To the surprise of nearly everyone in the industry, Ford has recovered from the parts shortage that halted production of the popular F-series pick-up trucks. The assembly lines will begin rolling again Friday, company officials say.
It was just last week that the automaker was forced to suspend production of the F-150 and F-series Super Duty trucks because of a fire at a parts plant in Michigan. The fire created a shortage of a key die-cast part.
It was significant for consumers because the F-150 is the best selling pick-up in the U.S. Consumers purchased nearly 900,000 of the trucks in 2017 and sales have been strong in the first quarter of this year. Because dealers had a more than 80-day inventory of trucks on hand, the limited production delay has not had a noticeable impact, Ford says.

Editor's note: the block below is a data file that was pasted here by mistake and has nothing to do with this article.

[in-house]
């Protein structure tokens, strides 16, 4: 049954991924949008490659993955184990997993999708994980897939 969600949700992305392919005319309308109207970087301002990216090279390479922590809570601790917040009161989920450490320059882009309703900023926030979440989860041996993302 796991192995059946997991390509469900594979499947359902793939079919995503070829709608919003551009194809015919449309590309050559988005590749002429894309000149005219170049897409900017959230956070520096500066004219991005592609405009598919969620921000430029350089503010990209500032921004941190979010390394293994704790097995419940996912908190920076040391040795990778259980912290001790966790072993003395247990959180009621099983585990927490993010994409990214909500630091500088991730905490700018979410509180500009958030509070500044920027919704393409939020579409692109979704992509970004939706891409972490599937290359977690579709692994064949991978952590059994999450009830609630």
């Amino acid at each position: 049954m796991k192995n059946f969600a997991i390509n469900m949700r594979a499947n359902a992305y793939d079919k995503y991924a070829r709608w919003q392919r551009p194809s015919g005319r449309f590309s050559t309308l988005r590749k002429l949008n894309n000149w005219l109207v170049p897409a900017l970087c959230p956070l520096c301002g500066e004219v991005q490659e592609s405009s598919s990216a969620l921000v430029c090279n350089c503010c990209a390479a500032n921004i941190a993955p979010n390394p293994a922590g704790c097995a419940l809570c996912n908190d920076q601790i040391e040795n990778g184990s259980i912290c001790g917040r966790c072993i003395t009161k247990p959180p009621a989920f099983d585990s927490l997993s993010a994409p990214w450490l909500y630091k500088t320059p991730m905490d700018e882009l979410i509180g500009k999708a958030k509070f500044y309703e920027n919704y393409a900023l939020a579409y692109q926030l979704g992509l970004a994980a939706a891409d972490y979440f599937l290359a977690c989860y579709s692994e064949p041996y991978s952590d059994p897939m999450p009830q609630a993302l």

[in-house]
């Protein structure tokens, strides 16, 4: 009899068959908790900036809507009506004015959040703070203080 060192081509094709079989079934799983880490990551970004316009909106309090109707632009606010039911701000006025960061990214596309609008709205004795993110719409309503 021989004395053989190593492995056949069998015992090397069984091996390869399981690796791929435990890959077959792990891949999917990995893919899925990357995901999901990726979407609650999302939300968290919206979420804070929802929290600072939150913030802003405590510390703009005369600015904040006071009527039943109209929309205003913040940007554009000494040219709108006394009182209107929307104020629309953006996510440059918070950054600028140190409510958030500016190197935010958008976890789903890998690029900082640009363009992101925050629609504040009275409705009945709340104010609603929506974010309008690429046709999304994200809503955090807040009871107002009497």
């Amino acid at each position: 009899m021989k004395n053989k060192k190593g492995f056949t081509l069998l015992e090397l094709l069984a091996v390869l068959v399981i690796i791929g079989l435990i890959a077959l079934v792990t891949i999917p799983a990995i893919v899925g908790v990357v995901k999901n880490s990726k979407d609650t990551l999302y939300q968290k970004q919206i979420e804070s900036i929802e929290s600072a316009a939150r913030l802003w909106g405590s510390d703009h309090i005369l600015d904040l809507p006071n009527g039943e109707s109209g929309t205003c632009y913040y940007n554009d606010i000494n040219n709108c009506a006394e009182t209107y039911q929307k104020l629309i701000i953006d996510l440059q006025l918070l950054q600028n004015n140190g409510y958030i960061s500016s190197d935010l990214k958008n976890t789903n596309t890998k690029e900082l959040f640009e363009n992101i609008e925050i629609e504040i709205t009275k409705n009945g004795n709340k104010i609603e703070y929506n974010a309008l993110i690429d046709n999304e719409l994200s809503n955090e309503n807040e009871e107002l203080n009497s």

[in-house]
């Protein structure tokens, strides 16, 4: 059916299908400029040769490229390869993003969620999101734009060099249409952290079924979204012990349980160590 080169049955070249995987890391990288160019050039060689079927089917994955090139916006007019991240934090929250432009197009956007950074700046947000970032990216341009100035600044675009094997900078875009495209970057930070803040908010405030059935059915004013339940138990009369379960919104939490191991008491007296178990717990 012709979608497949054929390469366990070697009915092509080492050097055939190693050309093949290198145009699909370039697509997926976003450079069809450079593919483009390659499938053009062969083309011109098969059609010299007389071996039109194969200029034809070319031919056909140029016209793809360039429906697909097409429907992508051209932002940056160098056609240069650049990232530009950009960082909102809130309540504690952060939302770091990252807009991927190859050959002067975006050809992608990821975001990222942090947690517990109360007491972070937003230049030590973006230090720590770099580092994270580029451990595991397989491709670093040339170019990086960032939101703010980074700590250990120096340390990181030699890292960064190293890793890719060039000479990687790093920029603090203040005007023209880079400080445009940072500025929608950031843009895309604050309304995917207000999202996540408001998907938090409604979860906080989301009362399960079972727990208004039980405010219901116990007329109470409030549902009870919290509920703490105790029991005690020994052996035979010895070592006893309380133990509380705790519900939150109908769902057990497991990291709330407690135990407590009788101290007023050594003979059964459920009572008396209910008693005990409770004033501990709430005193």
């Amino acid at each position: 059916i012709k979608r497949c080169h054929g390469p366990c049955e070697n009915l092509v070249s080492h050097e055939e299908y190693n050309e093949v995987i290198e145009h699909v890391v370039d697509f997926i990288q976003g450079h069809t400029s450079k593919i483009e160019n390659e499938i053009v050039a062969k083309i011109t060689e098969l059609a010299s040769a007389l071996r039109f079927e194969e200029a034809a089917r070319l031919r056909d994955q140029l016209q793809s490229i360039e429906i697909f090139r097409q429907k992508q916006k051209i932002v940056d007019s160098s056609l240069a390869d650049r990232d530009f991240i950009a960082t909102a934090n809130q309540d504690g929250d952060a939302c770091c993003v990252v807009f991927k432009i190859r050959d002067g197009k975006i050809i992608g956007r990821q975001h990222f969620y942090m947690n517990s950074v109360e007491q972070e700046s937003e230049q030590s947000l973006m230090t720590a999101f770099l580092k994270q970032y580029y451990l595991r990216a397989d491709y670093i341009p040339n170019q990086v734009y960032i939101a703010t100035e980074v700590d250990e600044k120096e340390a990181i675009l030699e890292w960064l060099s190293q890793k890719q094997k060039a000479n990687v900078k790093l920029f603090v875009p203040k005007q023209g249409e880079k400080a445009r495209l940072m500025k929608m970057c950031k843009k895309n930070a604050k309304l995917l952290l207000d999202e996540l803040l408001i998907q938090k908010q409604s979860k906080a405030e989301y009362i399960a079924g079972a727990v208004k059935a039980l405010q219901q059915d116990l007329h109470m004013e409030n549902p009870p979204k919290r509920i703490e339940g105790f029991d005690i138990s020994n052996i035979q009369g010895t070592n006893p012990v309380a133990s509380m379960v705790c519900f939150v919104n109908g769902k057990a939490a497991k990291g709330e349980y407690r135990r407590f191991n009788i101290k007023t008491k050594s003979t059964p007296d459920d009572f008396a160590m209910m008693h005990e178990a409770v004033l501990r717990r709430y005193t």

'Extraordinary intercontinental effort'
In reporting on the quick recovery, Forbes credits “an extraordinary, intercontinental effort” to gather critical manufacturing tools and airlift them across the ocean to another facility, with the precision of a military operation.
Ford reportedly assembled experts from partners and suppliers to resume production of the parts needed for the two pick-up truck lines, as well as the Ford Expedition, Explorer, Flex, and Lincoln Navigator and MKT.
The May 2 fire at the Meridian Magnesium Products of America plant in Eaton Rapids, Michigan hit other automakers as well. Though Ford was hit hardest, the fire has also affected production for General Motors and Fiat Chrysler.
The parts interruption forced GM to suspend production of its full-size vans and Fiat Chrysler to pull the Chrysler Pacifica off the assembly line.
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